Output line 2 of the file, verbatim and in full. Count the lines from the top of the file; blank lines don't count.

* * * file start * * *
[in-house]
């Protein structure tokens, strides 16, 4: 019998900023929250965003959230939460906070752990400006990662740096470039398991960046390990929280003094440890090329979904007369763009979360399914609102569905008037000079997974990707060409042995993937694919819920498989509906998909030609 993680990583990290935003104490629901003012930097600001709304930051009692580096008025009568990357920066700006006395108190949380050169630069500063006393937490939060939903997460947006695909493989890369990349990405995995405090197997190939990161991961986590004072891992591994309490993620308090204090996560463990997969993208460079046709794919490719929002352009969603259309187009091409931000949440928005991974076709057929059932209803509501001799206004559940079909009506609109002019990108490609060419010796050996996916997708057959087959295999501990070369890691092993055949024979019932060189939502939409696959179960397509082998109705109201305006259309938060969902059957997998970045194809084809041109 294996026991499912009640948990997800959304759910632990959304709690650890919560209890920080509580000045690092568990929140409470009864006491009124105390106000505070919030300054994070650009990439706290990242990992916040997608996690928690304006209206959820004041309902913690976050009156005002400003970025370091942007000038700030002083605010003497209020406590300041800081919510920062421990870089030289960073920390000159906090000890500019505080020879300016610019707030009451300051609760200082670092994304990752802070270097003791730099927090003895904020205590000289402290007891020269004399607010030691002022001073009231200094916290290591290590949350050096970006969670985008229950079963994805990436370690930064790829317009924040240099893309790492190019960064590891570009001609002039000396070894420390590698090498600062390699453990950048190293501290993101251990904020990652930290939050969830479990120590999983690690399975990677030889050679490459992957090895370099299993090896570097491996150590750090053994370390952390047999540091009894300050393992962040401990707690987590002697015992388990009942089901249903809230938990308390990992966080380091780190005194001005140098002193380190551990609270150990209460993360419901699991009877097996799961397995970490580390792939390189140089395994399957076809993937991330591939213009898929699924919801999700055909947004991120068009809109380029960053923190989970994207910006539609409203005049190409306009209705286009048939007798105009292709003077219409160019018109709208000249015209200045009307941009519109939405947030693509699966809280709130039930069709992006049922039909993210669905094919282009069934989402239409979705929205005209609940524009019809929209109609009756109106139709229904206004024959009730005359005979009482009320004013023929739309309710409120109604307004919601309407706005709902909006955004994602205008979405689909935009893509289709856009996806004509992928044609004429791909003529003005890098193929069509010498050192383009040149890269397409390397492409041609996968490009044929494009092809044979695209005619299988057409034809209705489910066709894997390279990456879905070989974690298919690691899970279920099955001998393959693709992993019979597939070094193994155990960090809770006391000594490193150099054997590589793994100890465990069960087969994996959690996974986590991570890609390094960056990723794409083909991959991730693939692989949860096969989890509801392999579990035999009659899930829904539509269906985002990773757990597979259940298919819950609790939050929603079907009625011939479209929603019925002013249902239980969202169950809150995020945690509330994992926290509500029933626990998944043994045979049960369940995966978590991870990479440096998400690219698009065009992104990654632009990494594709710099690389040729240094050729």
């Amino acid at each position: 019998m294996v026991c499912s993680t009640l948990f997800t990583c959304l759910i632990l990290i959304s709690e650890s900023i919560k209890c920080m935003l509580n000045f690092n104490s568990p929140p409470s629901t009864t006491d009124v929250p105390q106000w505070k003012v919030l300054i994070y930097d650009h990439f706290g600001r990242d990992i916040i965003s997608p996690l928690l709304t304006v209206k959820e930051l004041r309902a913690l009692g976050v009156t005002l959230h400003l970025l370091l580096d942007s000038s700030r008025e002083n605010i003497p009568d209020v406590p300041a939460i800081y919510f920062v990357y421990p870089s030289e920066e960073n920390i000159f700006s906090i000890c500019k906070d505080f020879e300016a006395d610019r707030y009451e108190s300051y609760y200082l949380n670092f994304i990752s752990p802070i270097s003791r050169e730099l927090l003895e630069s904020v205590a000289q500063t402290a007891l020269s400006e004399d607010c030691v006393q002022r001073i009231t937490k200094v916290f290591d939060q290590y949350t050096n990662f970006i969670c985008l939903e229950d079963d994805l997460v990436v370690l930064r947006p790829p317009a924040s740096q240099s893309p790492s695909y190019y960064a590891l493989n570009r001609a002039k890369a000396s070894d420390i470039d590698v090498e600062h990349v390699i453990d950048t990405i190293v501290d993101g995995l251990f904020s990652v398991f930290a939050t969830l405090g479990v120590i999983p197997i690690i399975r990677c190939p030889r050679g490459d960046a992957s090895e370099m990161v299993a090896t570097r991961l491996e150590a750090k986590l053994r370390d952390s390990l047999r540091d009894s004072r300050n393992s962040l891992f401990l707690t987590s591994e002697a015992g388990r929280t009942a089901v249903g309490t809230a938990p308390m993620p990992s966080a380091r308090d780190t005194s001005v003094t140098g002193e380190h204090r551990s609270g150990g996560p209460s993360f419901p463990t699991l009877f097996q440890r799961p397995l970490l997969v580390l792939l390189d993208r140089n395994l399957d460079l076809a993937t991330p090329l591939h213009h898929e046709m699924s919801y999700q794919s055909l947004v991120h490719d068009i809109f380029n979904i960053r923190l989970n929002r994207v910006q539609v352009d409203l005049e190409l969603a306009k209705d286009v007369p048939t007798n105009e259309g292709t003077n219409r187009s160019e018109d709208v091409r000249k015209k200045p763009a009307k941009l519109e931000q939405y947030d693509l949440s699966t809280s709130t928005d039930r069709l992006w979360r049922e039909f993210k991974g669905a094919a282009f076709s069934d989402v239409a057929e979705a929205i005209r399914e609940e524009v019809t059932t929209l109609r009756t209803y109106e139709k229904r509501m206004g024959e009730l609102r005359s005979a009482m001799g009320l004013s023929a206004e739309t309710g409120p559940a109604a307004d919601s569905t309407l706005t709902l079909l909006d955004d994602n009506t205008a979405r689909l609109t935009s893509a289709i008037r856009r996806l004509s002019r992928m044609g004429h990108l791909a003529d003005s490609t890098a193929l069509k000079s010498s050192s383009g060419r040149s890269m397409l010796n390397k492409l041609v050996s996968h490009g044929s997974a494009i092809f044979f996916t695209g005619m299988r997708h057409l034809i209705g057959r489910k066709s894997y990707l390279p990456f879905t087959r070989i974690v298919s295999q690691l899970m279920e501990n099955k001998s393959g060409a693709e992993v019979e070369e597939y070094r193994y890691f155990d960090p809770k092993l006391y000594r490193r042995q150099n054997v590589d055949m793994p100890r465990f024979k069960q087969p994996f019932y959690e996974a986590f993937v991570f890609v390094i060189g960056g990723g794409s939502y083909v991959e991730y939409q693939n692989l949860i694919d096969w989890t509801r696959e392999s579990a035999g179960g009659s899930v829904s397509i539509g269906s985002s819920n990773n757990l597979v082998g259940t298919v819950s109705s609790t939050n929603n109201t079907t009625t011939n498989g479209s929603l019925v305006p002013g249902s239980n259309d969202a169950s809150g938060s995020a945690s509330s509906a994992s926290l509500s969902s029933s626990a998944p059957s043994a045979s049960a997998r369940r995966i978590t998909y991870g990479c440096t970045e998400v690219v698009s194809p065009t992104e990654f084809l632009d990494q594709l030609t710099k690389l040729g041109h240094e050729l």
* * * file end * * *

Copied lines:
């Protein structure tokens, strides 16, 4: 019998900023929250965003959230939460906070752990400006990662740096470039398991960046390990929280003094440890090329979904007369763009979360399914609102569905008037000079997974990707060409042995993937694919819920498989509906998909030609 993680990583990290935003104490629901003012930097600001709304930051009692580096008025009568990357920066700006006395108190949380050169630069500063006393937490939060939903997460947006695909493989890369990349990405995995405090197997190939990161991961986590004072891992591994309490993620308090204090996560463990997969993208460079046709794919490719929002352009969603259309187009091409931000949440928005991974076709057929059932209803509501001799206004559940079909009506609109002019990108490609060419010796050996996916997708057959087959295999501990070369890691092993055949024979019932060189939502939409696959179960397509082998109705109201305006259309938060969902059957997998970045194809084809041109 294996026991499912009640948990997800959304759910632990959304709690650890919560209890920080509580000045690092568990929140409470009864006491009124105390106000505070919030300054994070650009990439706290990242990992916040997608996690928690304006209206959820004041309902913690976050009156005002400003970025370091942007000038700030002083605010003497209020406590300041800081919510920062421990870089030289960073920390000159906090000890500019505080020879300016610019707030009451300051609760200082670092994304990752802070270097003791730099927090003895904020205590000289402290007891020269004399607010030691002022001073009231200094916290290591290590949350050096970006969670985008229950079963994805990436370690930064790829317009924040240099893309790492190019960064590891570009001609002039000396070894420390590698090498600062390699453990950048190293501290993101251990904020990652930290939050969830479990120590999983690690399975990677030889050679490459992957090895370099299993090896570097491996150590750090053994370390952390047999540091009894300050393992962040401990707690987590002697015992388990009942089901249903809230938990308390990992966080380091780190005194001005140098002193380190551990609270150990209460993360419901699991009877097996799961397995970490580390792939390189140089395994399957076809993937991330591939213009898929699924919801999700055909947004991120068009809109380029960053923190989970994207910006539609409203005049190409306009209705286009048939007798105009292709003077219409160019018109709208000249015209200045009307941009519109939405947030693509699966809280709130039930069709992006049922039909993210669905094919282009069934989402239409979705929205005209609940524009019809929209109609009756109106139709229904206004024959009730005359005979009482009320004013023929739309309710409120109604307004919601309407706005709902909006955004994602205008979405689909935009893509289709856009996806004509992928044609004429791909003529003005890098193929069509010498050192383009040149890269397409390397492409041609996968490009044929494009092809044979695209005619299988057409034809209705489910066709894997390279990456879905070989974690298919690691899970279920099955001998393959693709992993019979597939070094193994155990960090809770006391000594490193150099054997590589793994100890465990069960087969994996959690996974986590991570890609390094960056990723794409083909991959991730693939692989949860096969989890509801392999579990035999009659899930829904539509269906985002990773757990597979259940298919819950609790939050929603079907009625011939479209929603019925002013249902239980969202169950809150995020945690509330994992926290509500029933626990998944043994045979049960369940995966978590991870990479440096998400690219698009065009992104990654632009990494594709710099690389040729240094050729």